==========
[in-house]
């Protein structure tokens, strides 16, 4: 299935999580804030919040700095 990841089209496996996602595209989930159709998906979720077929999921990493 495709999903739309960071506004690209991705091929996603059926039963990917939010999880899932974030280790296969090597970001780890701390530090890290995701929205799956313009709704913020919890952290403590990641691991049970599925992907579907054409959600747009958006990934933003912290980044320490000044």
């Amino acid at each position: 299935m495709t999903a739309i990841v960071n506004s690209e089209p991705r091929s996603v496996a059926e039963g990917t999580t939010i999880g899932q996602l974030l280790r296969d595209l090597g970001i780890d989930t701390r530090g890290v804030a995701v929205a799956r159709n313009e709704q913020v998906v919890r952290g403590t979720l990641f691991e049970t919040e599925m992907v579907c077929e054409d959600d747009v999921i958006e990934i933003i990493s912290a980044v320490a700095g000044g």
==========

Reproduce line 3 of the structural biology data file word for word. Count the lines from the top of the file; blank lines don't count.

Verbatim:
């Amino acid at each position: 299935m495709t999903a739309i990841v960071n506004s690209e089209p991705r091929s996603v496996a059926e039963g990917t999580t939010i999880g899932q996602l974030l280790r296969d595209l090597g970001i780890d989930t701390r530090g890290v804030a995701v929205a799956r159709n313009e709704q913020v998906v919890r952290g403590t979720l990641f691991e049970t919040e599925m992907v579907c077929e054409d959600d747009v999921i958006e990934i933003i990493s912290a980044v320490a700095g000044g």